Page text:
“I was moved to another machine for a clearer view and had the head doctor come in and double check the findings. She started to count, one, two, three, four, five. Did i hear that correctly? Five? My legs start to shake uncontrollably and all i can do is laugh. The sonographer then told me the term for five is ‘quintuplets,’” Kim wrote.
Even though Kim began to feel stretched to the limit with all those human lives growing inside her, she chose to focus on her babies, and not herself, referring to them as “my five little miracles.”
“It's getting harder as each day passes to push through the pain, every part of my body aches and sleeping is becoming very painful. No amount of pillows are helping support my back and belly. Sometimes I get so upset that I just want to throw my hands up and give in.”
“Sometimes my pelvis becomes so stiff I can barely walk and my hips feel like they are grinding away constantly. I'm finding it hard to eat as I basically have no room left in my stomach, and the way it is positioned it's pushed all the way back with the babies leaning against it.”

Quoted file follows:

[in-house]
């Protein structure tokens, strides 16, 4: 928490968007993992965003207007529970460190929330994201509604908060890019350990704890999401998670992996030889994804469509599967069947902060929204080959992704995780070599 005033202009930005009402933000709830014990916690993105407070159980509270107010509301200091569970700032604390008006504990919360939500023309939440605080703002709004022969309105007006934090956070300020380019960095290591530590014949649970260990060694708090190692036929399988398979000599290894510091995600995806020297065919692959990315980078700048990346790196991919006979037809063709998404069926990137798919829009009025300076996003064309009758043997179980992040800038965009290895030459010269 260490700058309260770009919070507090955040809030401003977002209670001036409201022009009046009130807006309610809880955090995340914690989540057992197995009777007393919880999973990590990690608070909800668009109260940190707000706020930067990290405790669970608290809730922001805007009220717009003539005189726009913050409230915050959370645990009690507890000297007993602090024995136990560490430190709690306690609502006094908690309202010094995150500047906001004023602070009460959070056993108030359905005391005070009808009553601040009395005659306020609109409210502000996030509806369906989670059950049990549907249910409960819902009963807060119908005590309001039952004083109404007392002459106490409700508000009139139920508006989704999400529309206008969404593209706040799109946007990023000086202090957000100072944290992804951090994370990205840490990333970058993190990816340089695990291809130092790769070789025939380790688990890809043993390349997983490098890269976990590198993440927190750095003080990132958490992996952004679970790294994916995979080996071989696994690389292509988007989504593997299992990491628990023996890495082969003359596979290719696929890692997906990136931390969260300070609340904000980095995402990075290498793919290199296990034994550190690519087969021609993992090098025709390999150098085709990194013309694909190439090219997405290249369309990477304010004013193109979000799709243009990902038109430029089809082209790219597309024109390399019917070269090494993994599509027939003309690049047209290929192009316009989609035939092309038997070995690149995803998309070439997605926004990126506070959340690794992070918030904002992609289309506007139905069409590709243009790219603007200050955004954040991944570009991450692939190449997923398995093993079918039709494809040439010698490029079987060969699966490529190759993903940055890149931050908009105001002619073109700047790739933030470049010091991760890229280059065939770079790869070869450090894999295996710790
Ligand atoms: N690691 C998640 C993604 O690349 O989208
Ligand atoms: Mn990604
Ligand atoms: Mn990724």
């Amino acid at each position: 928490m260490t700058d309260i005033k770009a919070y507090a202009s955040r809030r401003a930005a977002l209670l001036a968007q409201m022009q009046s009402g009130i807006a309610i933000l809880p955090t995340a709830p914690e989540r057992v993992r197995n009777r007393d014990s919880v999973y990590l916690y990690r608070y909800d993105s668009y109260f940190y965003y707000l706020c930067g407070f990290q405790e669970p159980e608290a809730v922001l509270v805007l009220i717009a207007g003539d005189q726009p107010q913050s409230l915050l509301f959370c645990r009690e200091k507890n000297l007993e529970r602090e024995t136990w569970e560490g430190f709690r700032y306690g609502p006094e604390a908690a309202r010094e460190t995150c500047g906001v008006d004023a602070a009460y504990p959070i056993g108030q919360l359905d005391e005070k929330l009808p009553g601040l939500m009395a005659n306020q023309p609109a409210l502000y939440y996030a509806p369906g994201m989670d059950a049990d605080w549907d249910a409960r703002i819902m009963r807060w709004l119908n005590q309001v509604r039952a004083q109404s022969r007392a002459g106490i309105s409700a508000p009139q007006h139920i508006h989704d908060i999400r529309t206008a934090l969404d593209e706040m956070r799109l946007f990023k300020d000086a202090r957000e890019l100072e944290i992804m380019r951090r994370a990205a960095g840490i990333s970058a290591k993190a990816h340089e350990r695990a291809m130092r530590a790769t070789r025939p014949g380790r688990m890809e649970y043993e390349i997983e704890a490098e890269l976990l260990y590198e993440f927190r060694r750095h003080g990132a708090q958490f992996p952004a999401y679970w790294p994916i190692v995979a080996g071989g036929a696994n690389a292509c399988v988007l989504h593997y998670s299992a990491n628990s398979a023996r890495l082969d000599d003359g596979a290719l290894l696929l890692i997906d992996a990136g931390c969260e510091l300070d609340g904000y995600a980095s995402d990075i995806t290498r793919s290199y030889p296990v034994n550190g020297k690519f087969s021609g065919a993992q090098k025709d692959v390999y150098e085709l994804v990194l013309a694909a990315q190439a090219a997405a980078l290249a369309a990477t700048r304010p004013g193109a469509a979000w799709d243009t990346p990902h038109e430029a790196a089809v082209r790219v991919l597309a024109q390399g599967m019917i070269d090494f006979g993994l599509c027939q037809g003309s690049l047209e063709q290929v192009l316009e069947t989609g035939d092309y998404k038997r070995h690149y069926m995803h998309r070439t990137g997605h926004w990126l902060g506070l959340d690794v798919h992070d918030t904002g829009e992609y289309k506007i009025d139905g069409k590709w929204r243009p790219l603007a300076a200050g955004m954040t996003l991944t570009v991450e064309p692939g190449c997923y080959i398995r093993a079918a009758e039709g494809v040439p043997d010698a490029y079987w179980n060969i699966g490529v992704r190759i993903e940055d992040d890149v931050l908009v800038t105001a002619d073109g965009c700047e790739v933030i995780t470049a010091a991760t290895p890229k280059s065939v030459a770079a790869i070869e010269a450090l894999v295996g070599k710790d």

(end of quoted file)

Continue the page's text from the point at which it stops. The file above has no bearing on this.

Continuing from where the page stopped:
“My skin on my belly is so stretched its painful and hot to touch. It literally feels like I have hives! No amount of cream helps relieve the discomfort. I have a lot of stretch marks now. Dealing with such a huge change in my body is hard.”
“Is it all worth it? Yes!!!! I will keep pushing through,” she wrote in one Facebook post days before the babies were born.
The newborns' names are Keith, Ali, Penelope, Tiffany, and Beatrix. They were born at King Edward Memorial Hospital in Subiaco, Western Australia. Mother and babies are reported to be doing well.
UN rights chief tells Catholic countries to legalize abortion over Zika virus: bishops and cardinal react
GENEVA, February 5, 2016 (LifeSiteNews) -- The United Nations, following the lead of international abortion activists, is now urging Latin American countries hit by the mosquito-borne Zika virus to lift restrictions on abortion for pregnant women who have contacted the virus and whose pre-born children may be at risk for birth defects, including having smaller than normal heads.
The UN human rights office said today that it is not enough for South American countries to urge women to postpone pregnancy without also offering them abortion as a final solution.
“How can they ask these women not to become pregnant, but not offer… the possibility to stop their pregnancies?” UN spokeswoman Cecile Pouilly told reporters.